Japan’s Supreme Court ordered the government to pay compensation to additional victims of one of the most egregious and troubling cases of environmental injustice: Minamata Bay mercury poisoning. The actual pollution happened in the 1950s, and the relationship between environmental mercury and neurological and mutagenic damage was recognized almost immediately. Minamata Bay residents became increasingly organized and radicalized in the 1960s, as the government and the responsible company put off their claims and refused to deal substantively with the issue. In the late 1960s and early 1970s the Minamata movement was one of the linchpin issues in the growing environmental movement in Japan, a movement that was blunted by the government’s adoption of rigorous clean-air laws in the mid-70s. But the failure to address Minamata directly led to the filing of a lawsuits for responsibility and compensation in the 1980s. A settlement in the mid-90s failed to address the issue of government responsibility (in an echo of Japan’s ongoing “comfort women” problem) and left out some victims who had not been so designated in an earlier round of bureaucratic management (an echo of Japan’s continuing problem with non-citizen [i.e. Korean forced labor] and late-classified hibakusha [atomic bomb victims]). In typically slow fashion, the case has finally been addressed by the highest court.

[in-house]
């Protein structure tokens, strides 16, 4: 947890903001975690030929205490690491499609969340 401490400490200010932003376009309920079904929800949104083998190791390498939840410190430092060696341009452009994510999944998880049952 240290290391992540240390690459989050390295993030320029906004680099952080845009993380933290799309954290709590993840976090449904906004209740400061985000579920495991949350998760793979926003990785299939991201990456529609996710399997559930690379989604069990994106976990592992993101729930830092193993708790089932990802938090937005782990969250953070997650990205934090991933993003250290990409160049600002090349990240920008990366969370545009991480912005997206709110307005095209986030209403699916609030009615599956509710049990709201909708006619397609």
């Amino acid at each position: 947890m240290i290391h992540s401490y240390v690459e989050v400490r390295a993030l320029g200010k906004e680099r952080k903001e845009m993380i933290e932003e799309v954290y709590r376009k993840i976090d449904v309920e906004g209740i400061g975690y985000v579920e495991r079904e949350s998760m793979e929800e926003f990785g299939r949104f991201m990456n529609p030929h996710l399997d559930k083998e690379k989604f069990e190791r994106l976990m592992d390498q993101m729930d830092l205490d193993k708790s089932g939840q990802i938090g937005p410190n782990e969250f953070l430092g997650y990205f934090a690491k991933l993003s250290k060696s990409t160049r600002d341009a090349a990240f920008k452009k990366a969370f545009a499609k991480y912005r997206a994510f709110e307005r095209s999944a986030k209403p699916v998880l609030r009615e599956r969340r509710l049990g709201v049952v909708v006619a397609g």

In Neil Gaiman and Terry Pratchett’s Good Omens we encounter the Four Horsemen (on motorcycles, real Hell’s Angels) of the Apocalypse: War, Death, Famine and …. well, Plague gave up when vaccinations and sulfa drugs started taking the fun out of disease (and missed out on some real fun), but he was replaced by Pollution, who takes immense pride in the much more pervasive and permanent damage done by heavy inorganics like arsenic and mercury….. Did I mention that it’s a comedy?
This case has gone on so long, that it’s history: Tim George, a gentleman historian and fine scholar, did his Ph.D. dissertation and first book on the Minamata activists. This is not unusual in the Japanese courts: it took almost thirty years for Ienaga’s textbook case to make it through the courts, and the cases involving Tanaka Kakuei were eventually dismissed due to the fact that he had died in the interim. This ruling is interesting, as the justices were quite direct and damning in their statement that the government should have known and should have acted much earlier than it did. I don’t think they’re done prosecuting the Aum Shinri Kyo (Tokyo Subway Gas Attack) cases yet, and that was almost ten years ago now.
[Crossposted at Cliopatria]